Development of AAV-based liver gene therapies for stable correction of Ornithine Transcarbamylase Deficiency

Vicidomini, Antonio (2024). Development of AAV-based liver gene therapies for stable correction of Ornithine Transcarbamylase Deficiency. PhD thesis The Open University.


Ornithine transcarbamylase deficiency (OTCD) is a rare X-linked liver disorder resulting from mutations in the OTC gene, which produces a key mitochondrial enzyme involved in the urea cycle. The type of mutation defines the severity and age of onset. Current treatments focus on managing symptoms through diet and medications. Still, the only cure is an invasive organ transplantation, which increases the demand for non-invasive, more effective, and long-lasting treatments.

Liver-directed episomal gene therapy has demonstrated efficacy in adults; however, in neonatal and juvenile patients the long-term efficacy and re-administration are challenged by the loss of episomal DNA during liver growth or pathological processes and immune susceptibility. Re-administration of the same vector later in time is hindered by the presence of anti-AAV neutralising antibodies generated during the first administration.

During my PhD, I focused on developing AAV-mediated gene therapies tailored for neonatal and juvenile needs, using a widely used non-lethal mouse model of OTCD, the OTCSpf-Ash strain.

In the case of juvenile patients, to allow re-administration of the AAV therapy we used the Rapamycin-based immunomodulator (ImmTOR®) to generate a drug-specific tolerogenic environment without broadly suppressing the immune system. Our research showed that treating juvenile OTCSpf-Ash mice with a single AAV infusion and with ImmTOR® every 28 day preserved the therapeutic efficacy and reduced the formation of drug-specific neutralizing antibodies to a titre (<1:10) that would allow efficient AAV-vector re-administration.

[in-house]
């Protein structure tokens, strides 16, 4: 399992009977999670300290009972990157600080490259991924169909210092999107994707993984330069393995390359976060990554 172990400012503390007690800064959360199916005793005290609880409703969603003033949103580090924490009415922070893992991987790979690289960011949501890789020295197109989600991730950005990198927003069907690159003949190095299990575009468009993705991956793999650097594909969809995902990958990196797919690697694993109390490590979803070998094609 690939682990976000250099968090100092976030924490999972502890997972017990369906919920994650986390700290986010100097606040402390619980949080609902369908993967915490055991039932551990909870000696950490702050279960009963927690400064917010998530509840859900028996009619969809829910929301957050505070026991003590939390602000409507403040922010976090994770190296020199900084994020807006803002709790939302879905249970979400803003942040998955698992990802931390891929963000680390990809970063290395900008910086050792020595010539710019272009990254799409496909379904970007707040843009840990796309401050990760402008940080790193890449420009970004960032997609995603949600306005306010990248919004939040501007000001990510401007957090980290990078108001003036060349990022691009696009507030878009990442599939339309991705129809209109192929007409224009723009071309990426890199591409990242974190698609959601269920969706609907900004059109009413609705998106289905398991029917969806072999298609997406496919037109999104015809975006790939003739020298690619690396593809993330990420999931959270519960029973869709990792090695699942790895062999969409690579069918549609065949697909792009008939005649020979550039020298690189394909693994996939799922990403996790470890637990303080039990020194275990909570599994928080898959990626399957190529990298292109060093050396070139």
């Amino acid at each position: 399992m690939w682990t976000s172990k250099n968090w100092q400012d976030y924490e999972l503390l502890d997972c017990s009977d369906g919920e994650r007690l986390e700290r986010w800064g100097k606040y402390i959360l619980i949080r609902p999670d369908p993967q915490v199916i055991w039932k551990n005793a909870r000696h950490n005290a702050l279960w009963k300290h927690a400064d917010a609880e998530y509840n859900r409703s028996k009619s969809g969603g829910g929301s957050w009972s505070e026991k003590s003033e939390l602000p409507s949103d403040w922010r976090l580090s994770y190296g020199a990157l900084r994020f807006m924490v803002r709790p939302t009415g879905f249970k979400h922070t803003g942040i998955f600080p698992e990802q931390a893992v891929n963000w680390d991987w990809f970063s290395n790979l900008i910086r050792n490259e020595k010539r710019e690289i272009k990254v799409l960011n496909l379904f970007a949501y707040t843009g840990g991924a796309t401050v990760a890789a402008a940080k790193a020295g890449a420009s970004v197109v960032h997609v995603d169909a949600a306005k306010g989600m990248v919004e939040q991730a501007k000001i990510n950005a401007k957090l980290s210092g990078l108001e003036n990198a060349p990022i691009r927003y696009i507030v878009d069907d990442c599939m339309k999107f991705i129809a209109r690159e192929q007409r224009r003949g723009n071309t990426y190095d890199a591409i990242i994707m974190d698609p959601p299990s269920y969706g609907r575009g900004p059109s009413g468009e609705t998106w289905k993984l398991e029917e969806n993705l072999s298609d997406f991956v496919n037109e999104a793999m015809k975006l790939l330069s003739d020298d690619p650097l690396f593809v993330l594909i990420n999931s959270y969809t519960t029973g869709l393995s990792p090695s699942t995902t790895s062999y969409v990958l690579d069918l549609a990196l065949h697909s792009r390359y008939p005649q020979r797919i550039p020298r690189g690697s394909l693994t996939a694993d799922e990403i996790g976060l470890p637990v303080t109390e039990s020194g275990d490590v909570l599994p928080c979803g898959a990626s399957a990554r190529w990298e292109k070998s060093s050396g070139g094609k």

For neonatal patients, we addressed the limitations of episomal gene therapy in rapidly growing livers by permanently modifying the mouse genome, resulting in the transmission of the therapeutic gene to daughter cells during liver growth. We employed the GeneRide technology coupled with CRISPR/Cas9., which consist in the targeting of the therapeutic cDNA into the albumin locus, without inactivating the targeted albumin allele, and enabling expression of the OTC cDNA by the robust albumin gene promoter. Neonatal OTCSpf-Ash mice were treated shortly after birth (P2) with an AAV8 donor vector containing the optimized human OTC cDNA and a second vector expressing the SaCas9 and the sgRNA. We observed a significant increase in OTC enzyme activity and normalization of the phenotype.

We also compared the long-term efficacy of the integrative approach with the episomal, non-integrative, gene therapy in a model of liver regeneration. After the induction of liver regeneration by resection of 2/3 of the liver, mice treated with the integrative approach maintained stable OTC enzyme levels, whereas those treated with episomal therapy showed a significant reduction in the therapeutic efficacy due to DNA loss.

The results obtained with the non-lethal OTCD mice paved the way for treating a more severe OTCD mouse model, the OTCKO mice which presents early mortality within 24-hour after birth, preventing either episomal or integrating approaches. To extend the life span and enable integrating gene therapy, we are developing a strategy based on the delivery of mRNA-loaded lipid nanoparticles (LNPs) to hepatocytes, that results in the rapid translation into the OTC protein and a fast therapeutic effect. In vitro experiments in liver-derived tissue culture cells showed protein expression as early as 6 hours post-transfection in vitro. We are developing lipid nanoparticle carriers for mRNA using a microfluidic device, which still requires further optimization for in vivo delivery.

With these strategies, we aim to propose impactful treatments for OTCD in juvenile and neonatal patients and set the basis for the development of more effective therapies in short- and long-term settings despite the severity of the disease.

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